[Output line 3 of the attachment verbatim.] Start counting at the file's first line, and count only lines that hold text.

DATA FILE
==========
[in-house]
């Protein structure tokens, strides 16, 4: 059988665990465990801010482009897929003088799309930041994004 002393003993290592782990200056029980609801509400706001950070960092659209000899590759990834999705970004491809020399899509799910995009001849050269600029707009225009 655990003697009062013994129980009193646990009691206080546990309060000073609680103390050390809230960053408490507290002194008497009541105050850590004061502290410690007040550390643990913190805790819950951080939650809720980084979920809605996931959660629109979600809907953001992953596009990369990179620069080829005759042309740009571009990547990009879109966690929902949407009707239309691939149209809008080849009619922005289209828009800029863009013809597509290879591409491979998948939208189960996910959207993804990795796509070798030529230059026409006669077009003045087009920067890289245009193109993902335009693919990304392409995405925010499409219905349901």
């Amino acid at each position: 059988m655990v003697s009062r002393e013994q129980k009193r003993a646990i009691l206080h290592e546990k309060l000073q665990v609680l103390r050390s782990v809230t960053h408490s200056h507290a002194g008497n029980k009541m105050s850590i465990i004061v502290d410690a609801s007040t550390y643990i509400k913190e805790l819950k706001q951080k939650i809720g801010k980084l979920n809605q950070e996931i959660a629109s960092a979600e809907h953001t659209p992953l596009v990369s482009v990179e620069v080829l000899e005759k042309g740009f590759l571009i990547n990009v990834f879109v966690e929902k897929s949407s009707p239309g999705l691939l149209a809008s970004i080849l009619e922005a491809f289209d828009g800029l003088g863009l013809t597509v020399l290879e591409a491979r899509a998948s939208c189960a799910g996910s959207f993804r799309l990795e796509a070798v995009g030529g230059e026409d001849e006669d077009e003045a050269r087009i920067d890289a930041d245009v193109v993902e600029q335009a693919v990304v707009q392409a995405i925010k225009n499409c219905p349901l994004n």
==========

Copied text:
């Amino acid at each position: 059988m655990v003697s009062r002393e013994q129980k009193r003993a646990i009691l206080h290592e546990k309060l000073q665990v609680l103390r050390s782990v809230t960053h408490s200056h507290a002194g008497n029980k009541m105050s850590i465990i004061v502290d410690a609801s007040t550390y643990i509400k913190e805790l819950k706001q951080k939650i809720g801010k980084l979920n809605q950070e996931i959660a629109s960092a979600e809907h953001t659209p992953l596009v990369s482009v990179e620069v080829l000899e005759k042309g740009f590759l571009i990547n990009v990834f879109v966690e929902k897929s949407s009707p239309g999705l691939l149209a809008s970004i080849l009619e922005a491809f289209d828009g800029l003088g863009l013809t597509v020399l290879e591409a491979r899509a998948s939208c189960a799910g996910s959207f993804r799309l990795e796509a070798v995009g030529g230059e026409d001849e006669d077009e003045a050269r087009i920067d890289a930041d245009v193109v993902e600029q335009a693919v990304v707009q392409a995405i925010k225009n499409c219905p349901l994004n």